On 30 November 2011 the Independent Communications Authority of South Africa (ICASA) released their findings of the inquiry into the ICASA framework for introducing Local Loop Unbundling (LLU).
This comes after four years of what councillor William Stucke described as a “long hard slog”, and it may seem that the regulator has met the November 2011 deadline which was widely bandied around over the last twelve months.
ICASA chairman Stephen Mncube even boasted that we are seeing a new ICASA which meets its deadlines and makes things happen.
This is all humbug. ICASA not only missed the November 2011 LLU deadline, but its feeble attempt to make believe that something concrete happened before the deadline is not much more than another set of deadlines.
Other than a slightly better understanding of the LLU process in South Africa and what needs to be done to make LLU happen, there is little else to show for four years of work.
Do not be fooled into believing that that the November 2011 deadline was referring to some sort of regulatory document or even LLU regulations. The implementation of LLU was supposed to be completed by November 2011.
The South African LLU process started in 2006 when then Minister of Communications, the late Ivy Matsepe-Casaburri, announced the appointment of the Local Loop Unbundling Committee, chaired by Prof. Tshilidzi Marwala.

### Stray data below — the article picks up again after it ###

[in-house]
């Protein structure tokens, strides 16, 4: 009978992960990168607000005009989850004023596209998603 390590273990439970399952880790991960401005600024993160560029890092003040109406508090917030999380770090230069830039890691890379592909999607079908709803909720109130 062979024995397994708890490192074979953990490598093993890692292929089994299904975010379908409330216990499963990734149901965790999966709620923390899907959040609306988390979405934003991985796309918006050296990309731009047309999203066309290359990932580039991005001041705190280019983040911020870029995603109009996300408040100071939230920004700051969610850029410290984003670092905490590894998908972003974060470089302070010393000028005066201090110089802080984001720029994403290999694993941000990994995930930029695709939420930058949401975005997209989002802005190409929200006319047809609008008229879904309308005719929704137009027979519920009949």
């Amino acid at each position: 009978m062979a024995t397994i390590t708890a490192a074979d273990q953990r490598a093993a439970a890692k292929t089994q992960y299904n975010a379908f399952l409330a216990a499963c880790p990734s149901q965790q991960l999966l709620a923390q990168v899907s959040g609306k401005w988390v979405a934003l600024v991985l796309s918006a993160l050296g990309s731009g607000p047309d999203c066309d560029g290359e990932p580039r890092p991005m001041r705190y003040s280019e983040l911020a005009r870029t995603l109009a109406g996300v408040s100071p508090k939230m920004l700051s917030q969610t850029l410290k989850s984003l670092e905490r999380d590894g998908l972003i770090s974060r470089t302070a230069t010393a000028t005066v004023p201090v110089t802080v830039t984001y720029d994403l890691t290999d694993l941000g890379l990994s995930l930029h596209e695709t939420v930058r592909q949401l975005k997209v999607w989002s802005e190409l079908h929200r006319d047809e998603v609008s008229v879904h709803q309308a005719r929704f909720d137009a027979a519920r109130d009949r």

The committee finalised policy and regulatory recommendations in May 2007 to consider the best model for a successful local loop unbundling (LLU) process. The minister then made a policy decision that the unbundling process should be implemented and completed by 2011.
Marwala confirmed in mid-2007 that the LLU process will be completed in 2011, adding that this should not be mistaken with giving Telkom another four years of monopoly.
We now know that Telkom was indeed given another four years of fixed line monopoly, and it will continue for many more years by the look of things.
In fact, by November 2011 nothing happened other than ICASA publishing a findings document which is essentially a list of deadlines for more investigations, committee meetings and consultation processes.
Stucke and Currie appear genuinely interested in making things happen to improve the local telecoms environment, but they may be hamstrung by a lack of political will (or even political interference) and an organization which has become the poster child for a regulator without the resources or clout to do its job.
However, all is not lost. ICASA can save some face if they can force Telkom to cut their IPC charges by a significant margin and launch an affordable bitstream access product – two things which the regulator promised in its document.
It is now time for Mncube to show that ICASA is not the same organisation that everyone has become accustomed to, and show actual results which consumers can see in terms of lower prices and better product offerings.